When I first stumbled upon the concept of microfiction, it resonated deeply. Microfiction Monday Magazine showed me that hundreds of pages are not necessary to tell a compelling story. By imposing a 100 word limit, brevity is a necessity and efficiency is critical. It’s the 100-meter dash of the literary world. It’s been an edifying experience trying to write stories that, mostly, clock in at exactly 100 words. I hope you enjoy. Thanks for visiting.
Know who’s wrong?
You. That’s who.
How do I know?
Because I said so.
And I’m always right.
You’re not always wrong.
Sometimes you agree with me.
Those times? You’re right.
But when you disagree with me, you’re definitely always wrong.
The best part is you don’t even know you’re wrong. Dunning-Kruger 101
Or maybe you’re rationalizing away the cognitive dissonance because your confirmation bias isn’t being adequately satisfied.
But you’re definitely wrong.
I could perfectly lay out all the reasons why, but it wouldn’t matter.
You’d stay wrong.
Man, it’s not easy always being right.
As I was out traversing the neighborhood on a late afternoon constitutional, there was a young girl, alone, walking towards me on the same sidewalk.
When she noticed me, she quickly changed direction and crossed the street.
I thought “Yes. Bravo. Avoid me at all costs. Protect yourself. Stay away. I am a strange looking man moving with unknown purpose. My tongue might be silver, my intentions malign.”
Her speed increased as we drew closer. Her head was down, avoiding eye contact. When we passed on opposite sides of the road, I silently applauded her prudence.
Do. This. Every. Time.
From the palatial rooftop, he surveyed the vast expanse of lands that would one day fall under his purview.
“But why is it I am to rule and not another?” he pondered.
Gazing over the city, he spied blacksmiths, bakers, farmers, tailors, doctors.
“What grants me eminence? I see Order and Structure, but surely this hierarchy that’s mine by birthright isn’t mere undesigned fortuity.”
“It must be that the Divine Ones created me to rule. Providence!” he surmised. “Then in a sense, I am also divinity incarnate! A diety!”
Months later, his severed head sat upon an orc chieftan’s pike.
There we were in the antechamber to the consciousness of the planet. It had permitted us passage, it’s alien intelligence desirous of a concord.
It held no malice, only a longing for survival.
How could it have predicted an occurance such as our arrival?
It was to be the first meeting with a sentient lifeform from another world. It had no understanding of the politics of humans.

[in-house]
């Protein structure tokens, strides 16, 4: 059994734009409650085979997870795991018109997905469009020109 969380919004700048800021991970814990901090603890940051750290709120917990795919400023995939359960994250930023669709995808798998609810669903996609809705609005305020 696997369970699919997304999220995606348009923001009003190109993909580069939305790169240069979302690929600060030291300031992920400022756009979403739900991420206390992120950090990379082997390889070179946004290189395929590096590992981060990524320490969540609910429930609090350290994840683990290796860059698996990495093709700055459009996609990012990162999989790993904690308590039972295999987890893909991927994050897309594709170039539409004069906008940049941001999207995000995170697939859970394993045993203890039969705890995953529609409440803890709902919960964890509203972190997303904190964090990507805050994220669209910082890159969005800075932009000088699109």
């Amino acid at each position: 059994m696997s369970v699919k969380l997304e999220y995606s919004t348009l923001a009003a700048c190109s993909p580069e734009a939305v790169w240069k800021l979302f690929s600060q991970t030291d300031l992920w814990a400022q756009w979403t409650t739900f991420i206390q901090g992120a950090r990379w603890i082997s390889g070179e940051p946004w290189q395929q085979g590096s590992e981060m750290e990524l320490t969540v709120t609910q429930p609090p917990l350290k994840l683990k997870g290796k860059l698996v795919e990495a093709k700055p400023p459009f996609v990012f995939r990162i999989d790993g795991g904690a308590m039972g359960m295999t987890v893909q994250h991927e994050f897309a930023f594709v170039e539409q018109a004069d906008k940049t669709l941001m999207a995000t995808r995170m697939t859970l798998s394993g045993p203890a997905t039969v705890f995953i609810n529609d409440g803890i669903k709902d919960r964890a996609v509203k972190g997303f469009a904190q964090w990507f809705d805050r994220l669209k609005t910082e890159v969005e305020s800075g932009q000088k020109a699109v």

When the detonations started, I recall trembling in fury and horror. An unforseen betrayal!
We watched as it’s essence faded; we watched an extinction.
The colony ships arrived out of hyperspace soon after.
A cancerous rot wormed across his face as he rested on the truck stop curb, tattered garments hanging from an emaciated frame. Two German Shepherds accompanied the wraithlike transient, vying for his attention, while a thousand yard stare intimated at ruminations cataclysmic.
He gave no indications of a mendicant, nevertheless I bought a bag of dry dog food and two hot dogs.
It seemed a futile gesture, a temporary reprieve, a single stitch in a broken life.
He accepted my gifts silently, but before taking a single bite, he split one hot dog in two and shared with his canines.
The bishop had his knight pinned. Any queenside pawn move compromised the structure. A d8 rook threatened the back row.
There was no escape. Even castling only lost a critical tempo.
His opponent sat dispassionate, awaiting the inevitable deterioration of position.
In an epiphany, he conceded and left the table.
He walked outside and basked in the sunlight’s warmth.
There was more to existence besides The Game!
He wrote terrible poetry and badly sketched scenes that caught his eye. Ugly joy.
The chessboard faded from importance; he no longer much cared about winning or losing.
The Game was only a game.
They had ceased to be human, individuation cast to the winds. In their place a malign superorganism existed, fuelled by pure negative energy.
Animus incarnate. Conscience buried under the euphoria of anonymity.
The chimera rolled, scorching the earth as it raged in the name of The Cause. Wild eyes quivered over snarling teeth while primal gutterals issued from unthinking larnyxs.
The next morning, when the fever passed and the congress had dissolved, breakfast was cooked and family lives resumed, warm and affectionate. Moreover, there wasn’t a shred of guilt concerning the innocents trampled underfoot the evening prior.